The discovery of a forgotten collection of Bollinger reserve magnums inspired the Champagne house to embark on a mammoth project: to create a bottle archive
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On the edge of the village of Aÿ, in France’s northeastern champagne region, lies a tiny, walled-in field full of raggedy vines planted in a haphazard muddle, in contrast to the neat rows you’d expect in a French vineyard. The random planting isn’t down to carelessness: this is how vineyards used to exist, before the phylloxera bug – a US import that destroys the roots of grape vines – ripped through Europe’s wine regions in the 19th century, necessitating new farming practices. Known as the Clos St Jacques, this field of a few acres somehow survived unscathed, one of just two such plots still remaining – the walls ensure things stay that way. It belongs to Bollinger, the historic champagne house, which produces its rarest and most exclusive fizz, Vieilles Vignes Francaises, exclusively from Clos St Jacques grapes. The clue is in the name: drink that, and you’re tasting champagne produced the old way, right down to the grape itself. History in a glass.
History is an obsession at Bollinger. The company’s CEO, Jerome Philipon, proudly points out that not a single archive record – logging every release, cuvee by cuvee, year by year, since the chateau’s founding in 1829 – is missing. More importantly, the firm, still owned by the Bollinger family, maintains several practices that other houses have long since discarded, including fermentation in old oak barrels, and keeping its reserve champagnes – for blending into its recipes – in magnums. It also passes laser beams through champagne bottles to help analyze the contents – but only, naturally, for its oldest vintages. And these can be very old indeed.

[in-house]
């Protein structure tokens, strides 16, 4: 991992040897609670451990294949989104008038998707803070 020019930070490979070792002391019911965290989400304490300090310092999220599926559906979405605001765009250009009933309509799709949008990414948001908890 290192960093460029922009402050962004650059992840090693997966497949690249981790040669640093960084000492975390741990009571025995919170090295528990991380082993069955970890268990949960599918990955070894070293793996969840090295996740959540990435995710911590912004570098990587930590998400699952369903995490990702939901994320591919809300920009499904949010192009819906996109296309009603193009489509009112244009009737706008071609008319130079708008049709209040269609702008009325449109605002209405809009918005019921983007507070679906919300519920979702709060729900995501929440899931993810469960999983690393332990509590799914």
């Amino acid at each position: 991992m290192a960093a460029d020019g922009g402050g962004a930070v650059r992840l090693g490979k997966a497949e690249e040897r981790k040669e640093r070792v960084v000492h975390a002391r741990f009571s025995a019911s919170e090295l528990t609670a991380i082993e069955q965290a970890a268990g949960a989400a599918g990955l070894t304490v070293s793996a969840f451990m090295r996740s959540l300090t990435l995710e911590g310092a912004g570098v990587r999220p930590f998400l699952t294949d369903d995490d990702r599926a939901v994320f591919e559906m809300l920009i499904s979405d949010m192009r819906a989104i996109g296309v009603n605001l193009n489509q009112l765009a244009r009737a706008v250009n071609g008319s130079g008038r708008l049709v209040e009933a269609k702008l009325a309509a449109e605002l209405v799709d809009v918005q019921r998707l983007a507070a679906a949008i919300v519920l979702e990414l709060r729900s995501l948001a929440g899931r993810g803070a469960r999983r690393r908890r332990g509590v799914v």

Several metres beneath the Clos St Jacques, and the nearby Chateau Bollinger, run several kilometres of cold, dank cellars – arched tunnels and chambers that long predate Bollinger itself – populated with huge, neat stacks of dust-caked bottles. Wandering among these, it’s hardly a surprise to learn that even with the careful archiving, the odd stockpile was missed or disregarded over the decades. In 2010, an intern wandered into a dark extremity of the cellar complex, and began moving a pile of empty bottles. Behind these, he made a discovery: 600 bottles of old, forgotten champagne, some dating back to 1830 – as old as the champagne house itself. The newest bottle dated to 1921. No Bollinger worker had any recollection of the storing these special vintages, but there they were – possibly hidden out of sight from occupying Germans, or simply left and forgotten between the wars.